But that means no bills can be passed, no laws can be signed by the Monarch and there can be no hypothetical Dexit. That would be put on hold. Unless EU agreed and voted on kicking DK out. (A most unlikely contingency!)
In emergencies the Parliament can reconvene and pass a bill, making it a law to be signed by the Monarch, making it valid.
So the DK PM cannot govern by decree or force through a major decision like a Dexit without a functioning Parliament. That would be against the Constitution.
QMII has signed a pledge to obey the Constitution and would flatly refuse to sign anything that has not been okayed in the Parliament.
- That's why I have problems getting my head around QEII just saying: "Dismissing the Parliament? Just like that? Right before Brexit? Sure, Mr. Johnson. Now where is my pen?"

The scenario you describe is also true in the UK. In fact, it has been true in the UK since 1689 at least, i.e. only Parliament can pass laws or appropriate money from the Treasury. The Queen or the British government are not allowed to rule by decree.

The point is, however, that Mr Johnson is not talking about shutting down Parliament permanently, but rather about prorogation, which is actually a normal procedure that is routinely performed by the Queen between two consecutive sessions of Parliament. The effect of prorogation is to end a parliamentary session (therefore killing all pending bills that have not been passed yet) until Parliament reconvenes for another session (the beginning of which is marked by the Queen's speech). Parliament cannot be suspended indefinitely, I think, because it is still a legal requirement in the UK that Parliaments should meet every year.

In the specific case of Brexit, the legal default in both UK law and EU law is now that the UK will leave the European Union on October 31, 2019. The idea in this case, if I understand it correctly, would be to prorogue Parliament before that date to prevent MPs from passing legislation changing the default date and recall Parliament only after October 31, when the UK would be effectively already out of the EU.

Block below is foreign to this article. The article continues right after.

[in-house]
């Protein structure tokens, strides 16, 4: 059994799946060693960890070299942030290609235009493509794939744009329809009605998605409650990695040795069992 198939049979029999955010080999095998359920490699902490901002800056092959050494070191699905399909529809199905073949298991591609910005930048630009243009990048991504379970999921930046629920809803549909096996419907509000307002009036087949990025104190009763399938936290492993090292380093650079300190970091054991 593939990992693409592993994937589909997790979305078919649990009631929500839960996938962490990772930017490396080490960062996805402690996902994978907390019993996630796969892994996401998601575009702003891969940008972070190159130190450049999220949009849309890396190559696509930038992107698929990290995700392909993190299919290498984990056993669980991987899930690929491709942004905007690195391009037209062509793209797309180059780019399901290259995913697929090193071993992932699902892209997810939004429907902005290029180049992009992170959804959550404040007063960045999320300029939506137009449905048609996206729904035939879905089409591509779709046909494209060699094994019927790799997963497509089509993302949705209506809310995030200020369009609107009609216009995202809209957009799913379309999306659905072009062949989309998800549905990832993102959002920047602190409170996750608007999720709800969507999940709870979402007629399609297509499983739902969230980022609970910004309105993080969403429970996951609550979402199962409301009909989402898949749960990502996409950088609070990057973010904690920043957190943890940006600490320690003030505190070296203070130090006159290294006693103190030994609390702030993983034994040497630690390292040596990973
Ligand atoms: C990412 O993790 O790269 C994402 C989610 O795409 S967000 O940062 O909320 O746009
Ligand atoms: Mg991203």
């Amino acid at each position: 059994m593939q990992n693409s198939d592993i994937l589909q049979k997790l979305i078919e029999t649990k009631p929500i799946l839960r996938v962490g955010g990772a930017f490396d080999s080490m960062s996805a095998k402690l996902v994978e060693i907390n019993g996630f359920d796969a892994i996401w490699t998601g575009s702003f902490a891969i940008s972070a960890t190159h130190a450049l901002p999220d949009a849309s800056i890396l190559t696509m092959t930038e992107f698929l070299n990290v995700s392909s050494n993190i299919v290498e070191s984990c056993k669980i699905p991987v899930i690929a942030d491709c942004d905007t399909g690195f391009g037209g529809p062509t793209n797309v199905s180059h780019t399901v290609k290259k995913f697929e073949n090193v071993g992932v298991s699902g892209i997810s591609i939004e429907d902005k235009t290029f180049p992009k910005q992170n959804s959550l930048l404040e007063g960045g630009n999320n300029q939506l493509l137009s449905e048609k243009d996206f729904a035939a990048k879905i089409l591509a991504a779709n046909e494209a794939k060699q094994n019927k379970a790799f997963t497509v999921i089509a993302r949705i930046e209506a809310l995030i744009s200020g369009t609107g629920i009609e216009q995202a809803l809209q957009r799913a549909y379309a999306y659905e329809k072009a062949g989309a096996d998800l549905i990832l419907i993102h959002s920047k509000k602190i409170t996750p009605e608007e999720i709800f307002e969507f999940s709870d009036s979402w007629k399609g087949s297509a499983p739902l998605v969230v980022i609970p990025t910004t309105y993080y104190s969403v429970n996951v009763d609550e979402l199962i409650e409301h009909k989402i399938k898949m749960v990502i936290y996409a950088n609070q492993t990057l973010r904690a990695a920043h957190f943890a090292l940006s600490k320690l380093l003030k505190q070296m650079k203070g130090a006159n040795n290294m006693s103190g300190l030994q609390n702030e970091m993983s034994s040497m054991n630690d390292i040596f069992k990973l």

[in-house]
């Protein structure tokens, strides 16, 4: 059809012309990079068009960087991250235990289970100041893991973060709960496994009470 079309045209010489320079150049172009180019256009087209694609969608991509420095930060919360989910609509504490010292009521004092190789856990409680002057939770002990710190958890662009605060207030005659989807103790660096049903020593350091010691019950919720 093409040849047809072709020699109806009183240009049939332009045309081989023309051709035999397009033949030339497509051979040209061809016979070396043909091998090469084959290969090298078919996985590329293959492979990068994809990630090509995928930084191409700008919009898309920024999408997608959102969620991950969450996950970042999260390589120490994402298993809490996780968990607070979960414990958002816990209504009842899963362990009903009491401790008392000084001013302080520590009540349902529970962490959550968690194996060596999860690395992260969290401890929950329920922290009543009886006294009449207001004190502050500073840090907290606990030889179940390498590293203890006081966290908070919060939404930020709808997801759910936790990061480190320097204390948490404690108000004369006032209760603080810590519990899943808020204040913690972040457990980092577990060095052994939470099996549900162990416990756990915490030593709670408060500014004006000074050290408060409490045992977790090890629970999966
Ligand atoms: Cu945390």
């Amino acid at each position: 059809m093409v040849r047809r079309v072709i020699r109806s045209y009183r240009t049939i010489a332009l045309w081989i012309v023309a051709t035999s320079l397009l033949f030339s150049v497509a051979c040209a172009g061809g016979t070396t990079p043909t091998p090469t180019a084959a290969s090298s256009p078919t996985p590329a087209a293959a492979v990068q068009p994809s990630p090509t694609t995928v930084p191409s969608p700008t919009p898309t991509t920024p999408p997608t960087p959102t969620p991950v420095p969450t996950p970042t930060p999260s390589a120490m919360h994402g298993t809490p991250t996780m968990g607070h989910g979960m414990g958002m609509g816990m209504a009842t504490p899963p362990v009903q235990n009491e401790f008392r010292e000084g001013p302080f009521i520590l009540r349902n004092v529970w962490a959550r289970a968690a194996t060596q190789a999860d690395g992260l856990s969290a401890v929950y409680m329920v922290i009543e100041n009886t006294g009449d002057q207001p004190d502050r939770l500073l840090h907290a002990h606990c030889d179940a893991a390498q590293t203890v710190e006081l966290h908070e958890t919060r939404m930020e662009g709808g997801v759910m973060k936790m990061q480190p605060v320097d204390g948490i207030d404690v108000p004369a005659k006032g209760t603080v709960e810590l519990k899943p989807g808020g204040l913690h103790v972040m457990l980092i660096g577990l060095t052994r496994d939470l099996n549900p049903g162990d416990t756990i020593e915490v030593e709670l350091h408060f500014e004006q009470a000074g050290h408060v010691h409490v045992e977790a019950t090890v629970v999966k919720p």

It is a rather risky and controversial move, but I don't think it will get to that point. In my opinion, either Parliament will effectively block a no-deal Brexit or call a second referendum by legislation before October 31, or, more likely, Tory rebels will join the opposition to pass a motion of no confidence in the Johnson government triggering a general election. What would happen after the election is anybody's guess though.


Here are the links to some Wikipedia articles about prorogation in the UK and other Commonwealth realms as a reference:


https://en.wikipedia.org/wiki/Prorog...United_Kingdom



https://en.wikipedia.org/wiki/Prorogation_in_Canada


https://en.wikipedia.org/wiki/Sectio...n_of_Australia
  #199  
Old 07-13-2019, 08:03 AM
Aristocracy
 
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Quote:
Originally Posted by tommy100 View Post
I think this wikipedia article is about the incident in Canada https://en.wikipedia.org/wiki/2008%E...entary_dispute

The two conditions seemed to be:
-parliament would reconvene soon
-when it did it would present a budget a vote on which is automatically a confidence vote
I believe in Commonwealth monarchies the use of powers by the GG is even more complex.

Regardless of the interpretations of 'reserve powers', in Britain the Queen is the Queen and the PM is the PM and that's it.

In the Commonwealth, the GG can dismiss the prime minister but then it's the prime minister who advises the Queen on who to appint as GG. During their term, the prime minister can also suggest a replacement to the Queen at any time if he/she doesn't like the GG.

So they can essentially dismiss each other even though the GG is hierarchically supeior.
  #200  
Old 07-13-2019, 08:41 AM
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Actually for another delay of Brexit it needs the Ok of all tghe other EU Heads of goverment. If only one of them doen not agree that wil be it. So if the don't agree for it the UK will leave with a hard Brexit on 31.10 and the british Parliament can do nothjing against ot.